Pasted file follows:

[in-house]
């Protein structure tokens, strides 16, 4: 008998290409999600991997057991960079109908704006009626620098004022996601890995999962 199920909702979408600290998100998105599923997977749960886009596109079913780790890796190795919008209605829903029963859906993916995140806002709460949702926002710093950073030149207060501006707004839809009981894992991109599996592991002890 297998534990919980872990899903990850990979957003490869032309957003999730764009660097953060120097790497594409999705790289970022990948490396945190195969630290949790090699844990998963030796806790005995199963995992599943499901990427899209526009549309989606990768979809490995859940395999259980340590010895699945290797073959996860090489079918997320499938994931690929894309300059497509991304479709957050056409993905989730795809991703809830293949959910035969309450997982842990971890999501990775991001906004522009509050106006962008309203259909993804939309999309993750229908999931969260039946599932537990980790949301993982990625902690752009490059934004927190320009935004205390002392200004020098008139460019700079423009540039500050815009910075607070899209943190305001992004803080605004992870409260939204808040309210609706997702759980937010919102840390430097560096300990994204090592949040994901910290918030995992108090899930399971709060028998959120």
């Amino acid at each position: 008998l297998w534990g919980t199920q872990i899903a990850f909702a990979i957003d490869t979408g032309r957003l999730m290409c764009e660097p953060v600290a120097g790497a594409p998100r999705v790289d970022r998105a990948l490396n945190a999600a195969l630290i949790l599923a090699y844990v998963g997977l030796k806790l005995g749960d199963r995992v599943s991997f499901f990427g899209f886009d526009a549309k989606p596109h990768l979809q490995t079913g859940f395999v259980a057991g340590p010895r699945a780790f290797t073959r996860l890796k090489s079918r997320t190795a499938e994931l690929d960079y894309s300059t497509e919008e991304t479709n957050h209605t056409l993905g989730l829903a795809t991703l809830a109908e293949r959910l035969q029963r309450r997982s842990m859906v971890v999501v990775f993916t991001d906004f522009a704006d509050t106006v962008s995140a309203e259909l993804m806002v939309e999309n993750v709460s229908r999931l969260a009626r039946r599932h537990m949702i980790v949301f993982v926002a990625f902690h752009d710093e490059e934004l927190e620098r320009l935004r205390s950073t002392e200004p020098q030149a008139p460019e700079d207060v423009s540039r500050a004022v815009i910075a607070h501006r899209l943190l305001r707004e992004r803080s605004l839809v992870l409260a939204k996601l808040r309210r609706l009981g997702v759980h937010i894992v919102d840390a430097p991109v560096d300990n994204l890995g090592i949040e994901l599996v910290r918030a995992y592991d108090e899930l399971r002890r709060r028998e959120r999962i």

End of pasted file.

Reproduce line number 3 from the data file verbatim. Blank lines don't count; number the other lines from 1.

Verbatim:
């Amino acid at each position: 008998l297998w534990g919980t199920q872990i899903a990850f909702a990979i957003d490869t979408g032309r957003l999730m290409c764009e660097p953060v600290a120097g790497a594409p998100r999705v790289d970022r998105a990948l490396n945190a999600a195969l630290i949790l599923a090699y844990v998963g997977l030796k806790l005995g749960d199963r995992v599943s991997f499901f990427g899209f886009d526009a549309k989606p596109h990768l979809q490995t079913g859940f395999v259980a057991g340590p010895r699945a780790f290797t073959r996860l890796k090489s079918r997320t190795a499938e994931l690929d960079y894309s300059t497509e919008e991304t479709n957050h209605t056409l993905g989730l829903a795809t991703l809830a109908e293949r959910l035969q029963r309450r997982s842990m859906v971890v999501v990775f993916t991001d906004f522009a704006d509050t106006v962008s995140a309203e259909l993804m806002v939309e999309n993750v709460s229908r999931l969260a009626r039946r599932h537990m949702i980790v949301f993982v926002a990625f902690h752009d710093e490059e934004l927190e620098r320009l935004r205390s950073t002392e200004p020098q030149a008139p460019e700079d207060v423009s540039r500050a004022v815009i910075a607070h501006r899209l943190l305001r707004e992004r803080s605004l839809v992870l409260a939204k996601l808040r309210r609706l009981g997702v759980h937010i894992v919102d840390a430097p991109v560096d300990n994204l890995g090592i949040e994901l599996v910290r918030a995992y592991d108090e899930l399971r002890r709060r028998e959120r999962i």